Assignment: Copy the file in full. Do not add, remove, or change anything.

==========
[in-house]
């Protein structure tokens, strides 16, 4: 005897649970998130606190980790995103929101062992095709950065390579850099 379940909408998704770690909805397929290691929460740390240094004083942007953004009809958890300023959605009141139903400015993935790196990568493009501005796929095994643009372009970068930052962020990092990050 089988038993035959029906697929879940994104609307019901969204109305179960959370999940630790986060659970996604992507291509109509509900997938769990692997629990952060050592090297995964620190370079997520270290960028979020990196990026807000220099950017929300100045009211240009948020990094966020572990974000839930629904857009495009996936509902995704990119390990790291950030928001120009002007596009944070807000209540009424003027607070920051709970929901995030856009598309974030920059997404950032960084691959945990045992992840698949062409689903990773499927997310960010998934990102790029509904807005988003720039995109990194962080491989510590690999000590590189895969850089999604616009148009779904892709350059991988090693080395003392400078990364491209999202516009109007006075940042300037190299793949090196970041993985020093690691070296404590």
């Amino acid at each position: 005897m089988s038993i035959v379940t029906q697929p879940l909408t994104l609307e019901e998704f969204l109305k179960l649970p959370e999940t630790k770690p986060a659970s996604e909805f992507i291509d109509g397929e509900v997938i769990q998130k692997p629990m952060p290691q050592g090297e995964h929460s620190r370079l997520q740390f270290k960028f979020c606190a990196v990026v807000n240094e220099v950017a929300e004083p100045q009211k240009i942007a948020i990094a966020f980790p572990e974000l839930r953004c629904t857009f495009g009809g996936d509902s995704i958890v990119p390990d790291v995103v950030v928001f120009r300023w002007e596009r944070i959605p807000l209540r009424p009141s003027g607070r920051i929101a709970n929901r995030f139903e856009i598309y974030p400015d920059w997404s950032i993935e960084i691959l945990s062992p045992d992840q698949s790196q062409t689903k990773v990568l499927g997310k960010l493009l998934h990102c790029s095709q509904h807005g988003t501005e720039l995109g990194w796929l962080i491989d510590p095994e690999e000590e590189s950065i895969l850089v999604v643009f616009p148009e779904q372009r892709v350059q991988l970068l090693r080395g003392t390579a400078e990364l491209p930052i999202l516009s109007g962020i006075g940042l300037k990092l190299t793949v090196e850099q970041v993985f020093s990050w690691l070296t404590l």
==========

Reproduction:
[in-house]
């Protein structure tokens, strides 16, 4: 005897649970998130606190980790995103929101062992095709950065390579850099 379940909408998704770690909805397929290691929460740390240094004083942007953004009809958890300023959605009141139903400015993935790196990568493009501005796929095994643009372009970068930052962020990092990050 089988038993035959029906697929879940994104609307019901969204109305179960959370999940630790986060659970996604992507291509109509509900997938769990692997629990952060050592090297995964620190370079997520270290960028979020990196990026807000220099950017929300100045009211240009948020990094966020572990974000839930629904857009495009996936509902995704990119390990790291950030928001120009002007596009944070807000209540009424003027607070920051709970929901995030856009598309974030920059997404950032960084691959945990045992992840698949062409689903990773499927997310960010998934990102790029509904807005988003720039995109990194962080491989510590690999000590590189895969850089999604616009148009779904892709350059991988090693080395003392400078990364491209999202516009109007006075940042300037190299793949090196970041993985020093690691070296404590």
């Amino acid at each position: 005897m089988s038993i035959v379940t029906q697929p879940l909408t994104l609307e019901e998704f969204l109305k179960l649970p959370e999940t630790k770690p986060a659970s996604e909805f992507i291509d109509g397929e509900v997938i769990q998130k692997p629990m952060p290691q050592g090297e995964h929460s620190r370079l997520q740390f270290k960028f979020c606190a990196v990026v807000n240094e220099v950017a929300e004083p100045q009211k240009i942007a948020i990094a966020f980790p572990e974000l839930r953004c629904t857009f495009g009809g996936d509902s995704i958890v990119p390990d790291v995103v950030v928001f120009r300023w002007e596009r944070i959605p807000l209540r009424p009141s003027g607070r920051i929101a709970n929901r995030f139903e856009i598309y974030p400015d920059w997404s950032i993935e960084i691959l945990s062992p045992d992840q698949s790196q062409t689903k990773v990568l499927g997310k960010l493009l998934h990102c790029s095709q509904h807005g988003t501005e720039l995109g990194w796929l962080i491989d510590p095994e690999e000590e590189s950065i895969l850089v999604v643009f616009p148009e779904q372009r892709v350059q991988l970068l090693r080395g003392t390579a400078e990364l491209p930052i999202l516009s109007g962020i006075g940042l300037k990092l190299t793949v090196e850099q970041v993985f020093s990050w690691l070296t404590l």